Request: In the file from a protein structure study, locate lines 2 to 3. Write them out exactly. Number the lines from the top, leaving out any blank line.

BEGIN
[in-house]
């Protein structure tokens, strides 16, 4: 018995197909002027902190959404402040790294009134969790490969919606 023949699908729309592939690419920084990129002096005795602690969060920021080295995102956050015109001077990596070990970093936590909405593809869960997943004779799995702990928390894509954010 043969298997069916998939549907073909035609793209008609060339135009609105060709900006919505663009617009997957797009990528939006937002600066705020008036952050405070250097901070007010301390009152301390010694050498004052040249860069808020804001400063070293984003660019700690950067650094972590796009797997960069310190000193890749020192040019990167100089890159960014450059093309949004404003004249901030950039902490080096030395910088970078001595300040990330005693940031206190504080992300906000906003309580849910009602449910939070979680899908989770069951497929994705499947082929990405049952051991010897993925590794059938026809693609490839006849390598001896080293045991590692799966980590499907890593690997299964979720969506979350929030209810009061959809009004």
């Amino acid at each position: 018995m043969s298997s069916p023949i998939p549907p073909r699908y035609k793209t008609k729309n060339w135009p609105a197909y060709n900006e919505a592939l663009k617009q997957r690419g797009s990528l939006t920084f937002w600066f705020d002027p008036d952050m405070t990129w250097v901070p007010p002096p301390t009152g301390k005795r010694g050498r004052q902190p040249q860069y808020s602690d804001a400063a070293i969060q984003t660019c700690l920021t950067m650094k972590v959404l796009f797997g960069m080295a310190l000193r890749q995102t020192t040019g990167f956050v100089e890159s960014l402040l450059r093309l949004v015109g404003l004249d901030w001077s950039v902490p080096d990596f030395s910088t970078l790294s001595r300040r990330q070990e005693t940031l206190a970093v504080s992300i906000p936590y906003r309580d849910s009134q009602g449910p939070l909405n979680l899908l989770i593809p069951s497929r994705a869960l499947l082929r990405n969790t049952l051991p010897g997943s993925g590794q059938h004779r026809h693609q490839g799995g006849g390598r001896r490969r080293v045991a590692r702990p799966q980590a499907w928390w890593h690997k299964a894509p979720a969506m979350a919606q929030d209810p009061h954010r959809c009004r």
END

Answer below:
């Protein structure tokens, strides 16, 4: 018995197909002027902190959404402040790294009134969790490969919606 023949699908729309592939690419920084990129002096005795602690969060920021080295995102956050015109001077990596070990970093936590909405593809869960997943004779799995702990928390894509954010 043969298997069916998939549907073909035609793209008609060339135009609105060709900006919505663009617009997957797009990528939006937002600066705020008036952050405070250097901070007010301390009152301390010694050498004052040249860069808020804001400063070293984003660019700690950067650094972590796009797997960069310190000193890749020192040019990167100089890159960014450059093309949004404003004249901030950039902490080096030395910088970078001595300040990330005693940031206190504080992300906000906003309580849910009602449910939070979680899908989770069951497929994705499947082929990405049952051991010897993925590794059938026809693609490839006849390598001896080293045991590692799966980590499907890593690997299964979720969506979350929030209810009061959809009004």
């Amino acid at each position: 018995m043969s298997s069916p023949i998939p549907p073909r699908y035609k793209t008609k729309n060339w135009p609105a197909y060709n900006e919505a592939l663009k617009q997957r690419g797009s990528l939006t920084f937002w600066f705020d002027p008036d952050m405070t990129w250097v901070p007010p002096p301390t009152g301390k005795r010694g050498r004052q902190p040249q860069y808020s602690d804001a400063a070293i969060q984003t660019c700690l920021t950067m650094k972590v959404l796009f797997g960069m080295a310190l000193r890749q995102t020192t040019g990167f956050v100089e890159s960014l402040l450059r093309l949004v015109g404003l004249d901030w001077s950039v902490p080096d990596f030395s910088t970078l790294s001595r300040r990330q070990e005693t940031l206190a970093v504080s992300i906000p936590y906003r309580d849910s009134q009602g449910p939070l909405n979680l899908l989770i593809p069951s497929r994705a869960l499947l082929r990405n969790t049952l051991p010897g997943s993925g590794q059938h004779r026809h693609q490839g799995g006849g390598r001896r490969r080293v045991a590692r702990p799966q980590a499907w928390w890593h690997k299964a894509p979720a969506m979350a919606q929030d209810p009061h954010r959809c009004r």